According to Andrew Crocker, a senior staff attorney for the Electronic Frontier Foundation, users do not have a Fourth Amendment interest in messages that have been received by another user. This means that if an individual that sent texts to you cooperates with the police, anything you sent them can be turned over to law enforcement without a warrant being needed. If you send a friend messages that contain incriminating evidence, and that friend chooses to protect you, all the police need to get the data they want is a warrant.

The police want personal data on my phone. Can they get that?

It all depends on various factors, including whether your phone is passcode-protected or can be unlocked with your fingerprint. If your phone does not have a password or law enforcement can get into it with an app that cracks passcodes with a search warrant, then your personal data is theirs for the taking. If your phone is locked with a passcode and they can’t get into it, you may be protected by the Fifth Amendment.

The Fifth Amendment states that you can’t be pressured to give testimony that may work against you in court. In these cases, testimony refers to the contents of your own mind, such as a made-up passcode. While most courts agree that police cannot force people to give up their passwords, the foregone conclusion exception has become a point of contention. 

What is the foregone conclusion exception?

This is the notion that a defendant’s testimony is not self-incriminating if it reveals information the government already knows and the government can prove prior knowledge. In this situation, the defendant’s testimony reveals nothing new, so it’s a foregone conclusion.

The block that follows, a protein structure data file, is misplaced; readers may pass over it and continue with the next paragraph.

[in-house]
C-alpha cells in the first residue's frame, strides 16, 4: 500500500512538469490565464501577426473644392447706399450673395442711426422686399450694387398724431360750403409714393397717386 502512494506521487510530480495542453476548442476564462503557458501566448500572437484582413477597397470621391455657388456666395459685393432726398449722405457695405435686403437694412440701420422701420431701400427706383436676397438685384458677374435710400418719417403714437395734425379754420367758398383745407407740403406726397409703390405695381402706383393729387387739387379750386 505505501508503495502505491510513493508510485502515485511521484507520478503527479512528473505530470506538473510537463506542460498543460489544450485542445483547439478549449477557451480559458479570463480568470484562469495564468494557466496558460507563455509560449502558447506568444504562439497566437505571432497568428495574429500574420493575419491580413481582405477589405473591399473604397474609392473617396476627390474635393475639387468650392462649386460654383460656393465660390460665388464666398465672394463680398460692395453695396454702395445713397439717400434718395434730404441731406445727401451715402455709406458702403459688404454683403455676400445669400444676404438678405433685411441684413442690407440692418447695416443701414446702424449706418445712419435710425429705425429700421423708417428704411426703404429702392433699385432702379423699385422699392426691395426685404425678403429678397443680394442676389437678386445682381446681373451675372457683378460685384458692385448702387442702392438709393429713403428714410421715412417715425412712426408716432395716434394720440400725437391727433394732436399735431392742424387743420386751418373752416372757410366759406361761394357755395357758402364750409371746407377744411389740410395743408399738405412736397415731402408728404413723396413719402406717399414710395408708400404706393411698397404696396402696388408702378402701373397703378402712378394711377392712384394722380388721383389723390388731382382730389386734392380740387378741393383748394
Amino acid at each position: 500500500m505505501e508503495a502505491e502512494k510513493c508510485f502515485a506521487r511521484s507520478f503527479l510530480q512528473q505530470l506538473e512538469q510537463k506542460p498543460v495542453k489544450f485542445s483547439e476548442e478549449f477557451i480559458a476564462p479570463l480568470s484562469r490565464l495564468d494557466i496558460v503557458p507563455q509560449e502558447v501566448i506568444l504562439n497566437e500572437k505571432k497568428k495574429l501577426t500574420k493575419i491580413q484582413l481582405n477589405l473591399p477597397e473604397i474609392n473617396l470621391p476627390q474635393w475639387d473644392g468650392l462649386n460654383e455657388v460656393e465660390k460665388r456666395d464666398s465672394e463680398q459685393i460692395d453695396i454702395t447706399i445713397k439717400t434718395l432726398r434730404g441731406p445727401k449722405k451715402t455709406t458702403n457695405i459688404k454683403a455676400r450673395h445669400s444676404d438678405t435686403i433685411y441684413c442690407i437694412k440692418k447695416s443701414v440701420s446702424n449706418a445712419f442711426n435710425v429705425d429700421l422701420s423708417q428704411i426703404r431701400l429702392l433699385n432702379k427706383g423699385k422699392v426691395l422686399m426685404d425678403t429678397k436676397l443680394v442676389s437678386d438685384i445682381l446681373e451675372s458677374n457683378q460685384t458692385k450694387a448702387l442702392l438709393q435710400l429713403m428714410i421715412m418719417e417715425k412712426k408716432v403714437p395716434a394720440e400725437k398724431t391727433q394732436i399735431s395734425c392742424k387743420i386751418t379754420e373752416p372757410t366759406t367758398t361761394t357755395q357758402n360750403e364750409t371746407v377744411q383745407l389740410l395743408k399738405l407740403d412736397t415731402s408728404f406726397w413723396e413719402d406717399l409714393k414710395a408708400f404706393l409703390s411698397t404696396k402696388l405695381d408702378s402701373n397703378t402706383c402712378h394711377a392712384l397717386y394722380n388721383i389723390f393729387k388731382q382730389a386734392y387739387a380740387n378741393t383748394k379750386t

When it comes to phone passwords, the government has argued that revealing the passcode only shows them that the phone belongs to the defendant. If the government has enough proof that the phone belongs to the defendant, it’s a foregone conclusion that the defendant also knows the phone’s password. 

Since the 1976 case Fisher v. United States, lower courts have been left to interpret passcode cases without further guidance from the high court. Ultimately, it’s expected that the Supreme Court will become more involved in these cases. For now, it makes sense to protect your phone with a passcode. There have been cases in which law enforcement has been able to use people’s own bodies against them, so it might not be as effective to protect your phone with your fingerprint, facial recognition, or iris scanners.

Fight Misdemeanor or Felony Charges in Orlando 

 If you’ve been accused of committing a misdemeanor or felony in the Orlando area, police may try to retrieve personal information from your cell phone to show probable cause for an arrest. The prosecution may also seek access to this data to build their case against you. When you’re unsure of how to navigate the criminal justice system in Florida, you can trust the defense lawyers with The Umansky Law Firm to protect your rights.

Our lawyers have more than 100 years of combined experience defending people from all walks of life against criminal charges that stand to alter their lives completely. We firmly believe that everyone deserves a second chance, including you. Call (407) 228-3838 for a free consultation or complete our contact form to be in touch with an attorney 24/7.